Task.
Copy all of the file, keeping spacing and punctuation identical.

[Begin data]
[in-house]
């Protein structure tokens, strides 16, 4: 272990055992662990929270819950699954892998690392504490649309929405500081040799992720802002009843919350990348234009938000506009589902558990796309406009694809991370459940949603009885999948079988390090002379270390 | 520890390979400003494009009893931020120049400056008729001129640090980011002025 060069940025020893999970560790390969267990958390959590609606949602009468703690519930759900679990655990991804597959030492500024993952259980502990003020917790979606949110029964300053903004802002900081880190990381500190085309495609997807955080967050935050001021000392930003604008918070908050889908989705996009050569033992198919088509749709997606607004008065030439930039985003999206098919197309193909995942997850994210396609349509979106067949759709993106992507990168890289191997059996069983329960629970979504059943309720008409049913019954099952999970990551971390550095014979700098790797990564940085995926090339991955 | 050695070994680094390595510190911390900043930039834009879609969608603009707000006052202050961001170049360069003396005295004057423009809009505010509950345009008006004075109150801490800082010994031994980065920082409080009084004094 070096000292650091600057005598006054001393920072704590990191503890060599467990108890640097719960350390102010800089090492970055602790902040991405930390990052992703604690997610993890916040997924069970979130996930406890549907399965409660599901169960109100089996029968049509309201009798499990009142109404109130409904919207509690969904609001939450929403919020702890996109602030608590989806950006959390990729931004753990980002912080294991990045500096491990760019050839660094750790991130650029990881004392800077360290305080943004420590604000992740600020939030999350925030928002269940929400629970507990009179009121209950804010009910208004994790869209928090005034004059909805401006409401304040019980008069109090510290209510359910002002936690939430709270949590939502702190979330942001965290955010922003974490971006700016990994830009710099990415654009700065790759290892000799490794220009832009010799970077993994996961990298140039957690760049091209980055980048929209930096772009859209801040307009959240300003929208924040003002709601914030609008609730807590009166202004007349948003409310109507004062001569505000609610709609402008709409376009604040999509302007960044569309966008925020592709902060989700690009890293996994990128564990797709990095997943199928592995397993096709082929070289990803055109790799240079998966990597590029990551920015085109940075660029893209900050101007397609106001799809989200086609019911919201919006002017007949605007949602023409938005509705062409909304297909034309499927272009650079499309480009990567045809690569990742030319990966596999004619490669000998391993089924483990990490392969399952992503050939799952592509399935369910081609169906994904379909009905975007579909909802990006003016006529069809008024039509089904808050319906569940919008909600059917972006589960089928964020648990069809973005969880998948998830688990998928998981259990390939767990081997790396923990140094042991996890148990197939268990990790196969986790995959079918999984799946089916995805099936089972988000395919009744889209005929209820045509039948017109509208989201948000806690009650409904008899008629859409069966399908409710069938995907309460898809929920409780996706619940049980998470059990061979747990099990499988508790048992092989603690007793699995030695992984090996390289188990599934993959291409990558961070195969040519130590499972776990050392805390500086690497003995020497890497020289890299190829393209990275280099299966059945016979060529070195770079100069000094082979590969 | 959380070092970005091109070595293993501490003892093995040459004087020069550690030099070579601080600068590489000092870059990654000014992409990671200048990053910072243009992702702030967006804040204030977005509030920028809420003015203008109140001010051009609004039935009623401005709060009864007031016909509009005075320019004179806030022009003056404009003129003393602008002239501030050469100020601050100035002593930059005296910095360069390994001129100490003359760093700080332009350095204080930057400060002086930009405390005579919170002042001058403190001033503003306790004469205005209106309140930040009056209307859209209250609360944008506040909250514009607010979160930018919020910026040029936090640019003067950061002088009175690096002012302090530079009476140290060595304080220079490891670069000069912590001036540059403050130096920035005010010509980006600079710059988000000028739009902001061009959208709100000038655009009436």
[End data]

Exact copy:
[in-house]
């Protein structure tokens, strides 16, 4: 272990055992662990929270819950699954892998690392504490649309929405500081040799992720802002009843919350990348234009938000506009589902558990796309406009694809991370459940949603009885999948079988390090002379270390 | 520890390979400003494009009893931020120049400056008729001129640090980011002025 060069940025020893999970560790390969267990958390959590609606949602009468703690519930759900679990655990991804597959030492500024993952259980502990003020917790979606949110029964300053903004802002900081880190990381500190085309495609997807955080967050935050001021000392930003604008918070908050889908989705996009050569033992198919088509749709997606607004008065030439930039985003999206098919197309193909995942997850994210396609349509979106067949759709993106992507990168890289191997059996069983329960629970979504059943309720008409049913019954099952999970990551971390550095014979700098790797990564940085995926090339991955 | 050695070994680094390595510190911390900043930039834009879609969608603009707000006052202050961001170049360069003396005295004057423009809009505010509950345009008006004075109150801490800082010994031994980065920082409080009084004094 070096000292650091600057005598006054001393920072704590990191503890060599467990108890640097719960350390102010800089090492970055602790902040991405930390990052992703604690997610993890916040997924069970979130996930406890549907399965409660599901169960109100089996029968049509309201009798499990009142109404109130409904919207509690969904609001939450929403919020702890996109602030608590989806950006959390990729931004753990980002912080294991990045500096491990760019050839660094750790991130650029990881004392800077360290305080943004420590604000992740600020939030999350925030928002269940929400629970507990009179009121209950804010009910208004994790869209928090005034004059909805401006409401304040019980008069109090510290209510359910002002936690939430709270949590939502702190979330942001965290955010922003974490971006700016990994830009710099990415654009700065790759290892000799490794220009832009010799970077993994996961990298140039957690760049091209980055980048929209930096772009859209801040307009959240300003929208924040003002709601914030609008609730807590009166202004007349948003409310109507004062001569505000609610709609402008709409376009604040999509302007960044569309966008925020592709902060989700690009890293996994990128564990797709990095997943199928592995397993096709082929070289990803055109790799240079998966990597590029990551920015085109940075660029893209900050101007397609106001799809989200086609019911919201919006002017007949605007949602023409938005509705062409909304297909034309499927272009650079499309480009990567045809690569990742030319990966596999004619490669000998391993089924483990990490392969399952992503050939799952592509399935369910081609169906994904379909009905975007579909909802990006003016006529069809008024039509089904808050319906569940919008909600059917972006589960089928964020648990069809973005969880998948998830688990998928998981259990390939767990081997790396923990140094042991996890148990197939268990990790196969986790995959079918999984799946089916995805099936089972988000395919009744889209005929209820045509039948017109509208989201948000806690009650409904008899008629859409069966399908409710069938995907309460898809929920409780996706619940049980998470059990061979747990099990499988508790048992092989603690007793699995030695992984090996390289188990599934993959291409990558961070195969040519130590499972776990050392805390500086690497003995020497890497020289890299190829393209990275280099299966059945016979060529070195770079100069000094082979590969 | 959380070092970005091109070595293993501490003892093995040459004087020069550690030099070579601080600068590489000092870059990654000014992409990671200048990053910072243009992702702030967006804040204030977005509030920028809420003015203008109140001010051009609004039935009623401005709060009864007031016909509009005075320019004179806030022009003056404009003129003393602008002239501030050469100020601050100035002593930059005296910095360069390994001129100490003359760093700080332009350095204080930057400060002086930009405390005579919170002042001058403190001033503003306790004469205005209106309140930040009056209307859209209250609360944008506040909250514009607010979160930018919020910026040029936090640019003067950061002088009175690096002012302090530079009476140290060595304080220079490891670069000069912590001036540059403050130096920035005010010509980006600079710059988000000028739009902001061009959208709100000038655009009436």